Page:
US Army is testing augmented reality goggles on dogs

The goggles can be used to issue commands to the dogs remotely

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The US Army is testing augmented reality goggles on its service dogs in hopes to allow troops to give orders remotely.

Pooches are commonly deployed to sniff out explosives, hazardous materials or to assist in rescues. The tech would retrofit special safety goggles military dogs already wear with live cameras and visual indicators so handlers can issue specific directions – allowing the dogs to work without putting soldiers in danger.

“Augmented reality works differently for dogs than for humans,” said Dr. Stephen Lee, an Army Research Office senior scientist in a statement. “AR will be used to provide dogs with commands and cues; it’s not for the dog to interact with it like a human does. This new technology offers us a critical tool to better communicate with military working dogs.”

“We are still in the beginning research stages of applying this technology to dogs, but the results from our initial research are extremely promising,” A.J. Peper, the company’s founder said.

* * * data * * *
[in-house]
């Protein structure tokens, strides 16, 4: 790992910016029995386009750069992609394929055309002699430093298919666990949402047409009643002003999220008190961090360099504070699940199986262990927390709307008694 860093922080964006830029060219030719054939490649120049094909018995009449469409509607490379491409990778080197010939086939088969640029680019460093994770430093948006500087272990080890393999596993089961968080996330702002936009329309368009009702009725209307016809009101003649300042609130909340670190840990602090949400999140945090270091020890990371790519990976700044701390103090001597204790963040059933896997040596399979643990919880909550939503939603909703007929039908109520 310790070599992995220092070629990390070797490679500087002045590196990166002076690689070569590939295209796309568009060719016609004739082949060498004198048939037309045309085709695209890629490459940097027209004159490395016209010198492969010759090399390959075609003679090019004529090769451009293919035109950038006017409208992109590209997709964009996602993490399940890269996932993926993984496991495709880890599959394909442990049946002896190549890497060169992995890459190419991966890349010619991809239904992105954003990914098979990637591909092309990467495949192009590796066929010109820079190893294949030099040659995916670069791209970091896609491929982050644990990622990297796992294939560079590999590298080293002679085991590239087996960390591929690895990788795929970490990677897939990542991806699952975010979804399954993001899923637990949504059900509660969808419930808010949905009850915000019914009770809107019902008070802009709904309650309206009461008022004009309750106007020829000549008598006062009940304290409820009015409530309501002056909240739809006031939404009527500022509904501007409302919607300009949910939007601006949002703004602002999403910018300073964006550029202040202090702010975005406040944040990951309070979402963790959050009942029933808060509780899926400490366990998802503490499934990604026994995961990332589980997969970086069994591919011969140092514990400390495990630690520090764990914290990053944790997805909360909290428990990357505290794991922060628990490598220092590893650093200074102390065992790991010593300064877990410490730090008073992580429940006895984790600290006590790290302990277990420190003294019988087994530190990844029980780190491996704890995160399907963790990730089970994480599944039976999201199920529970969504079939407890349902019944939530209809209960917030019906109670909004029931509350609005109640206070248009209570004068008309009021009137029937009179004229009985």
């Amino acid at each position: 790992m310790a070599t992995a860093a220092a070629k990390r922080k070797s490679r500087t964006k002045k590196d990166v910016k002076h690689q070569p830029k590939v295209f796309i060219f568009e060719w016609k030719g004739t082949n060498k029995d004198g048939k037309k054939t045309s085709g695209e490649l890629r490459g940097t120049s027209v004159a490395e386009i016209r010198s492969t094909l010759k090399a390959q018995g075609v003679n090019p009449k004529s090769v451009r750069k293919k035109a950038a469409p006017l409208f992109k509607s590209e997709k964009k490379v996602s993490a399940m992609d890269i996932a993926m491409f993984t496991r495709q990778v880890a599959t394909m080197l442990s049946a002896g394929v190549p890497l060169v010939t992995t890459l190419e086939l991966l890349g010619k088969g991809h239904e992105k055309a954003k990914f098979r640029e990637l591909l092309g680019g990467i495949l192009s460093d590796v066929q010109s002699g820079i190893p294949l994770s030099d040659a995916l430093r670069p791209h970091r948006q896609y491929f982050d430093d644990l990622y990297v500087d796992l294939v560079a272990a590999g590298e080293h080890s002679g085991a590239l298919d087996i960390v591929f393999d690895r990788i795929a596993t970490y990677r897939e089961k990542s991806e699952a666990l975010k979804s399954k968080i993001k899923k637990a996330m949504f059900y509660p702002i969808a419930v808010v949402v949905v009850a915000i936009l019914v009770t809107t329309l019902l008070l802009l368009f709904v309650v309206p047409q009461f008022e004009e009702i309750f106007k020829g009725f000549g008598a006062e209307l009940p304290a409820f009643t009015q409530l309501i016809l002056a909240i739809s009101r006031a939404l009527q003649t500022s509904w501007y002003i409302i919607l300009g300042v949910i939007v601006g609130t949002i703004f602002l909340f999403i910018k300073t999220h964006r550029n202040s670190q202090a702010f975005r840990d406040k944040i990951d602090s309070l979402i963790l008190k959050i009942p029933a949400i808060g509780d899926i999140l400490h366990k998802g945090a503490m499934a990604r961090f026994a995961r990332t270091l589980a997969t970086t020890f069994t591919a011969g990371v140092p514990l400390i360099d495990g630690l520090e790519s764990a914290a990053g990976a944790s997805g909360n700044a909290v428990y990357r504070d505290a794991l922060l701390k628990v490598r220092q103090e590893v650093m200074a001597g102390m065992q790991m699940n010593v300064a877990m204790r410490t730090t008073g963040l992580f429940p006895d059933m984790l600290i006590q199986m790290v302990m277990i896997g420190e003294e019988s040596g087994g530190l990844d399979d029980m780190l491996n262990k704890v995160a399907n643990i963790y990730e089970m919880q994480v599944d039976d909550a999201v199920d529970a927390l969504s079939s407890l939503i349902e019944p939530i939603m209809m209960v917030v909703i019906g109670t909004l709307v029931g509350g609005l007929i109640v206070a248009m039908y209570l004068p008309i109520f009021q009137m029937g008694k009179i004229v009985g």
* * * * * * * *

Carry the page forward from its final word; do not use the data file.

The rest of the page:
Peper added he had mostly been testing out the gear on his own Rottweiler, Mater.

“His ability to generalize from other training to working through the AR goggles has been incredible,” he said. “We still have a way to go from a basic science and development perspective before it will be ready for the wear and tear our military dogs will place on the units.”

The AR goggles themselves are adapted from an established piece of kit for military canines: protective goggles known as Rex Specs. Each pair of goggles has to be customized for its wearer, with 3D scans used to ascertain where exactly to place the HUD for optimal viewing angles. The familiarity of the Rex Specs, though, makes the goggles easy to adapt to, says Peper.

The researchers say they plan to develop the technology over two years to create a fully wireless prototype. After that, they’ll “get user feedback and revise the product for manufacturing.”